Please remember that there are a number of resources available on campus and in the local community. These resources are available over breaks and throughout the school year. If you or a friend are experiencing thoughts or urges to harm yourself or somebody else, please reach out to the following resources: In an emergency, please don't hesitate to call CAPS at any time, including "after hours" at (919) 966-3820. Ask to speak to the advice nurse and tell them you are a Duke student. You may also call the Trevor Project, a national hotline specifically for lesbian, gay, bisexual, trans, queer and questioning youth (college students included). Their number is 866-4-U-TREVOR (866-488-7386).

2 comments:

  1. #1, it's all well and good that you feel that way (because women don't all feel/think the exact same way about everything, nor should we)...but I find it very sad that you feel the need to dismiss other women's feelings just because you don't agree with them. As you acknowledge, there are a lot of women (and men, I might add) in the LGBTQ community who have expressed their discomfort with the status quo of male privilege. I don't take any issue with the fact that you don't side with them. The vast majority of human beings on this planet do not side with feminism; you aren't exactly blowing anyone's mind by saying you aren't a feminist. What I find probematic is your dismissal of feminist women's feelings as being simply "bashing." You're arguing that these women are purposefully misinterpreting other people's actions as malicious, when in fact people mean them no harm. By doing so, you're telling women who happen to see the status quo differently from you that they are making things up, that they're overreacting, and that they're bad people who bash men because it somehow gratifies them to bring men down or something. Has it struck you that that is a pretty misogynistic view of other women? Instead of saying "Well, I don't agree with you, but that doesn't mean you're stupid," you find it easier to label women who disagree with you as deliberately bashing, attacking, segregating, schism-creating, mean-spirited harpies. That's so sexist, I can't even really put it into words!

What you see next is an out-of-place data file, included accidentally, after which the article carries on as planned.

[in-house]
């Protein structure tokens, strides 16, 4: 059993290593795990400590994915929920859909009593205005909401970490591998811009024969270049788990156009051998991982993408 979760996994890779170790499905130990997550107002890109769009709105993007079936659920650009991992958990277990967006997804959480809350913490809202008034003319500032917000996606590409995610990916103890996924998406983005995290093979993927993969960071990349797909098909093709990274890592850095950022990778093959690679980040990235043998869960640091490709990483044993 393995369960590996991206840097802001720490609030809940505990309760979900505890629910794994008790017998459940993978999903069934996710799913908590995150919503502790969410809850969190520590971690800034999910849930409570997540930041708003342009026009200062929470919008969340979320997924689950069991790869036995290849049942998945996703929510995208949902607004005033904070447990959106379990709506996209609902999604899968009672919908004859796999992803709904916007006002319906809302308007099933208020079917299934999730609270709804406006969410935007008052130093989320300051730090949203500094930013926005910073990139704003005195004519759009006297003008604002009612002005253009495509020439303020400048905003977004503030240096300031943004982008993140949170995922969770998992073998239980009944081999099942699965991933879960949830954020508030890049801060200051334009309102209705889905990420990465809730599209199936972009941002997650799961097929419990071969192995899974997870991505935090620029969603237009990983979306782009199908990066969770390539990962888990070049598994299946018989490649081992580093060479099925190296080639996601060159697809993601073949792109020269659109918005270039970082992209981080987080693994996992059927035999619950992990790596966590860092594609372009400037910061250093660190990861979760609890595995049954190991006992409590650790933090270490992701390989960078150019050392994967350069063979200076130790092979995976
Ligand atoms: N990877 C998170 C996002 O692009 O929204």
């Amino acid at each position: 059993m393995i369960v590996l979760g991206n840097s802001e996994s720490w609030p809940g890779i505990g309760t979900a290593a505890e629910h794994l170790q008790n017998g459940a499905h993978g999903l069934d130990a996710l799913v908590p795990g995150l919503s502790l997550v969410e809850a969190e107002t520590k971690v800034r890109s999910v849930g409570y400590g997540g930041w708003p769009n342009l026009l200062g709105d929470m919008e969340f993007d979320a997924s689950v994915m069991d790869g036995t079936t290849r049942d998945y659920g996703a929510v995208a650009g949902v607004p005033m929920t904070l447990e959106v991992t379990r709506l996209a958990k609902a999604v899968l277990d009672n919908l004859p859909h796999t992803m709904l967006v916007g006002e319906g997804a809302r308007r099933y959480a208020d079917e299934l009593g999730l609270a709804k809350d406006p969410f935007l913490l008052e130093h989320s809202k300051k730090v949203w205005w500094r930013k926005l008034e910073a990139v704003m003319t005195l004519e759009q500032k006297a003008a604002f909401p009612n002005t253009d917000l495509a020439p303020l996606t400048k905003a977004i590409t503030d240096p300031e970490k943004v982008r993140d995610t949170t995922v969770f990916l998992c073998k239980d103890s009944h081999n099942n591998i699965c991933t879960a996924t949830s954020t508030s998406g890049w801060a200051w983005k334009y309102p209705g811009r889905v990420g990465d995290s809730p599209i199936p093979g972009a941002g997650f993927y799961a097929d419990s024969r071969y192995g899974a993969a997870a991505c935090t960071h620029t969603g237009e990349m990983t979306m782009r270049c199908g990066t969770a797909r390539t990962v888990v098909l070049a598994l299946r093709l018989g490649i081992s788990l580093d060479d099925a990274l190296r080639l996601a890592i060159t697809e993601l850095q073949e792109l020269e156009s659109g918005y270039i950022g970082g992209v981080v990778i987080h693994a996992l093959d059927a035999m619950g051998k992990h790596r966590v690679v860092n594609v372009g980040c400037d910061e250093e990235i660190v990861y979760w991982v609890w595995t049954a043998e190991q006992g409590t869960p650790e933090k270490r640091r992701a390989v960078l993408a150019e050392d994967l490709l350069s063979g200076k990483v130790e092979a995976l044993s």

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  2. You are write that you are “tired of all of this he said/she said sexism in the LGBT Community (at Duke) stuff.”

    You know, I am tired of all of this too. I am so, so tired.


    I am so, so tired of people assuming any woman who calls out sexism must hate men.
    I am tired of being asked to PROVE that sexism exists,
    like I will be asked to do now
    and give an example now:
    I am tired of listening to “jokes” in spaces with cismen that casually drop the word
    "RAPE”.
    [and it is in CAPITALS because you say it in lowercase but I hear it in uppercase]
    And I am so, SO tired of being told by these same cismen to “calm down” or “I’m worried about how worked up you’re getting”, when I tell them, “that’s not funny!” because anyone who has been touched by rape would understand why rape is not a joke.
    I am sick and tired of explaining that hating the way SOME cismen TREAT us is not the same thing as hating ALL cismen or hating them for “being born” as cismen.
    And I am sick and tired of explaining the difference.


    I am so, so tired of watching women walk into LGBTQ spaces (at Duke or beyond) and be visibly uncomfortable.
    I am tired of watching them be ignored and be visibly hurt after no one interacted with them.
    I am sick and tired of wondering if this experience made them feel further alone.
    And I am so, SO tired, [and the only thought that raises to the surface of my thoughts is “how dare you”] when you invalidate all of these experiences-especially because they include my own- by saying that this is not the case. [as if I would EVER trust a person with privilege to tell an oppressed person when they are and are not experiencing oppression.]


    I am SO, so tired of defending women’s community.
    I am tired of defending the one connection that so many women have to the LGBT Center at Duke at ALL.
    I am tired of defending the one reason that kept me in this community.
    I am tired of explaining that rather than being a “siphon”, WLW is acting as an entry point for new women in the community.

    I am tired of entertaining the idea of why we need COMMUNITY, because as if anyone in the LGBTQ community should pretend that they don’t understand why a minority group (yes even a minority within a minority) wouldn’t need a community with people like them.
    I am tired of explaining that insular and secrete are NOT the same things as safe and confidential.

    I am tired of explaining what privilege means.
    I am tired of explaining that it is a privilege to not understand why you might feel the need or desire to attend a separate group.)


    I am tired of arguing that not all minorities think alike and that just as my opinion does not invalidate yours, so yours does not invalidate mine.